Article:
Deutsche Heidnische Front

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Deutsche Heidnische Front (DHF or German Heathens' Front) is a far right Neo-pagan group which was created in 1998 as the German section of the Heathen Front. It was formed by avowed neo-Nazi Hendrik Möbus.[1] It is inactive since 2005.[2]


The group was established in 1998 in an attempt to forge close links between the Pagan and far right nationalist scenes in Germany.[3] It was the German branch of the Allgermanische Heidnische Front, an international Odalist movement.[4] The group, which recruited widely in the skinhead and heavy metal scenes, set up groups across Germany, although its main area of activity was Thuringia.[3] Followers of Germany's black metal scene were the main target group for recruitment.[5]

In 2001 the group had a change of leadership and, alongside this, sought to publicly redefine its ideological stance. Although continuing to express nationalistic views and extol the virtues of the Aryan race they used more moderate language and moved away from expressions of neo-Nazism.[3]

Self-description and Ideology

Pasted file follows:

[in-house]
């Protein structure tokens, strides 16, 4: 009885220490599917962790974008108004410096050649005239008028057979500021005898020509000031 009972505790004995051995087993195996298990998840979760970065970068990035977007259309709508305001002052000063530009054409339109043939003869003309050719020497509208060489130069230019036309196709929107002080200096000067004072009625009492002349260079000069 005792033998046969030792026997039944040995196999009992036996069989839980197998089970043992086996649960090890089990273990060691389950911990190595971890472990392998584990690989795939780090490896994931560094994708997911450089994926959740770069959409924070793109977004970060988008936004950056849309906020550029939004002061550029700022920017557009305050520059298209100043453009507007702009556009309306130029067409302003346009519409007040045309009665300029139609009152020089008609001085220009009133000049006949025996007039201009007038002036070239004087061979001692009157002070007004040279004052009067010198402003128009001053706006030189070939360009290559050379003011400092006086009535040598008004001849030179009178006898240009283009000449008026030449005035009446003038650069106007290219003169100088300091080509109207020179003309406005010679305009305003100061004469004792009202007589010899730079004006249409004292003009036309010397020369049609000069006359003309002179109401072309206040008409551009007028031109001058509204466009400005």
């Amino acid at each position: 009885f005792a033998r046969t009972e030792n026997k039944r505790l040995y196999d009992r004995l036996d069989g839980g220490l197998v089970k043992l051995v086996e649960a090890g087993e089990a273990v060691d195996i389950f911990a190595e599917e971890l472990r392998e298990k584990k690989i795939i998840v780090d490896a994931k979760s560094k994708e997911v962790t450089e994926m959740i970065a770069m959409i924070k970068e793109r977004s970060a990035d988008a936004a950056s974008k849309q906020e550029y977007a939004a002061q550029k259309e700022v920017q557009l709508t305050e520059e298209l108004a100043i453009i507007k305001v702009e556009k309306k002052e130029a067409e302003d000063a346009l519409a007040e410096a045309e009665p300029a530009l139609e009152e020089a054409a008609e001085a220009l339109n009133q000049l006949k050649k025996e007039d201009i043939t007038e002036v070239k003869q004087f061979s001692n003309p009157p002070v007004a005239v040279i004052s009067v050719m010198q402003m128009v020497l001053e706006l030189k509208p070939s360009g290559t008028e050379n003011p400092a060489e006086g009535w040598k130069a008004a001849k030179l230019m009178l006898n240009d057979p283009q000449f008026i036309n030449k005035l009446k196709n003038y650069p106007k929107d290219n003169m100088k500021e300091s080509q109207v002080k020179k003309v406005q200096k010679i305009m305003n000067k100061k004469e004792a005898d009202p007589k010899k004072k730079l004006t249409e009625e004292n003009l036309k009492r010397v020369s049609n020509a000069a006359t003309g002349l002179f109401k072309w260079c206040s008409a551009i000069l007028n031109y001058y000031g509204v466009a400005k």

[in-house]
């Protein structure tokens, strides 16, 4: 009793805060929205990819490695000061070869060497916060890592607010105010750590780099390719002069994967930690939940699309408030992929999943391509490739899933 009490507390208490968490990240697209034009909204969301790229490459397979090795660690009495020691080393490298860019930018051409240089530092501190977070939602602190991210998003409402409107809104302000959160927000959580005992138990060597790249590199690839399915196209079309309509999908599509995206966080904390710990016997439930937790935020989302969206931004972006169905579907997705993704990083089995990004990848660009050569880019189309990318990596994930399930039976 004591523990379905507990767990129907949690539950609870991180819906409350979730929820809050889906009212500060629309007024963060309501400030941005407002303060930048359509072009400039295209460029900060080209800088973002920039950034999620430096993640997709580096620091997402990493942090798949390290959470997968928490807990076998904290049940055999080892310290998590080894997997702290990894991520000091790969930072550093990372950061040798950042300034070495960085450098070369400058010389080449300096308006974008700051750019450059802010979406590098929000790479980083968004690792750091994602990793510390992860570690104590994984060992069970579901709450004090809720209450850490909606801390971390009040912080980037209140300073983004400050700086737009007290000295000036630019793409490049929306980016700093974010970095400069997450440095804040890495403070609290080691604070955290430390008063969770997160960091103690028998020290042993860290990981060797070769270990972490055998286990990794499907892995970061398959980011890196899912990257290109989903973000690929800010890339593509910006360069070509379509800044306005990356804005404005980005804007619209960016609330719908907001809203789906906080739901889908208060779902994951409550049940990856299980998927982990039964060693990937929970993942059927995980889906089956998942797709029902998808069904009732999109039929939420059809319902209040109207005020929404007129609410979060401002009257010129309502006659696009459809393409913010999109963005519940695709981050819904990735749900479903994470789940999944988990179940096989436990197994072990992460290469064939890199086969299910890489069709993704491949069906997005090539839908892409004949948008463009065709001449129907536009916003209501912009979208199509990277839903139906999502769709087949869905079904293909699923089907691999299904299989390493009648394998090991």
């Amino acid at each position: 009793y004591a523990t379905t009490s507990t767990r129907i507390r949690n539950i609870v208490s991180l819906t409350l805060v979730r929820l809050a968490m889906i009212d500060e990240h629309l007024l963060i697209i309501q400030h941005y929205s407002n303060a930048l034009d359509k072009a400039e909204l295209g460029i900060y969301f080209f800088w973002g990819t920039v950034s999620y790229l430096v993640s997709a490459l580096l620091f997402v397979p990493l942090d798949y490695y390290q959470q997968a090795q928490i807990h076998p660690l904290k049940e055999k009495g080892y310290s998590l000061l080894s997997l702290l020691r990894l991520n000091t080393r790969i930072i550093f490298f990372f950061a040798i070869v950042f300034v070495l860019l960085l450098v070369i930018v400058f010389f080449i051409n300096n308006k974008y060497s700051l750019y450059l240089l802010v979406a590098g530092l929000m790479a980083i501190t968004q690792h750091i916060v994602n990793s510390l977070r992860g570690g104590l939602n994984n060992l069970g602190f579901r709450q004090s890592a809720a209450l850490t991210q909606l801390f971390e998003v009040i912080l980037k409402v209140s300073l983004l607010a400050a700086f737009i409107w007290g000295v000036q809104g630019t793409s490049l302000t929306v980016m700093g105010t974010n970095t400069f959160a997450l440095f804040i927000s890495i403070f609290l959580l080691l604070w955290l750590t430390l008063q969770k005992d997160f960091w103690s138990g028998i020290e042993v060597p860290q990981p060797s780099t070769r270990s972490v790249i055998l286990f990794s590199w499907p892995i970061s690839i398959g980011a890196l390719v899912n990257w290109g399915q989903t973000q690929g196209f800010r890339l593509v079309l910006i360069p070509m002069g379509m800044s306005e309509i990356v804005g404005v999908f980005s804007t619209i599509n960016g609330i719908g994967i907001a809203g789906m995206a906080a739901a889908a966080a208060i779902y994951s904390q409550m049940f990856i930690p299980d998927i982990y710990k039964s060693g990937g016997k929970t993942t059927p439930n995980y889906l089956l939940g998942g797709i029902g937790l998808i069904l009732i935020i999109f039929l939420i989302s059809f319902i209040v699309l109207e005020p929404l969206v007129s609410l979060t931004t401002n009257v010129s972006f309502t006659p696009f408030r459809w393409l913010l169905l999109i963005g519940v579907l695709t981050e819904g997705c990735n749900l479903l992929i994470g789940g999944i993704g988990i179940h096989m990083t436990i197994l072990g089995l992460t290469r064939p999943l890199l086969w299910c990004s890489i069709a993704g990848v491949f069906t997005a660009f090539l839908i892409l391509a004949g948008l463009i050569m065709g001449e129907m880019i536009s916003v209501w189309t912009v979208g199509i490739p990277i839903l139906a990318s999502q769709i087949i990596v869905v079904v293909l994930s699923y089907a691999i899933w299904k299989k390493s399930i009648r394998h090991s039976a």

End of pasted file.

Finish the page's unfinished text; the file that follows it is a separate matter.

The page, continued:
The group seeks to restore an ancient Germanic religion, although it breaks from those other pagan groups who do not include a strong völkisch core to this. The members believe that their actions are driven by Norse mythology and as such it belongs to the same tradition as the Völkisch movements, the Thule Society and elements within the Nazi Party. Strongly anti-Semitic, the DHF has been driven by the Fourteen Words of David Lane.[3] Nevertheless, modern Neo-Pagan community does not hold any racist, Nazi, extreme right-wing or racial supremacist believe and most Neo-Pagan groups reject Racism and Nazism.


The DHF structure is based around freely associated Gaue or districts. Within these districts celebrations are organized at traditional sites, particularly at solstice time. A summer solstice festival held in Kyffhäuserkreis in 2002 was mentioned in a report by the Office for the Protection of the Constitution as the site was used for similar festivities by the SS.[3] The group publishes a magazine Tuisto, which deals with pagan, cultural and historical themes.

See also


  1. Mattias Gardell, Gods of the Blood: The Pagan Revival and White Separatism, Duke University Press, 2003, p. 316
  2. René Gründer, Germanisches (Neu-)Heidentum in Deutschland: Entstehung, Struktur und Symbolsystem eines alternativreligiösen Feldes, Logos Verlag Berlin GmbH, 2008, p. 91
  3. 3.0 3.1 3.2 3.3 3.4 II. Rechtsextremismus
  4. Gründer, Germanisches (Neu-)Heidentum in Deutschland, p. 93
  5. Stefan von Hoyningen-Huene, Religiosität bei rechtsextrem orientierten Jugendlichen, LIT Verlag Münster, 2003, p. 233
  • This article is based on a translation of an article from the German Wikipedia.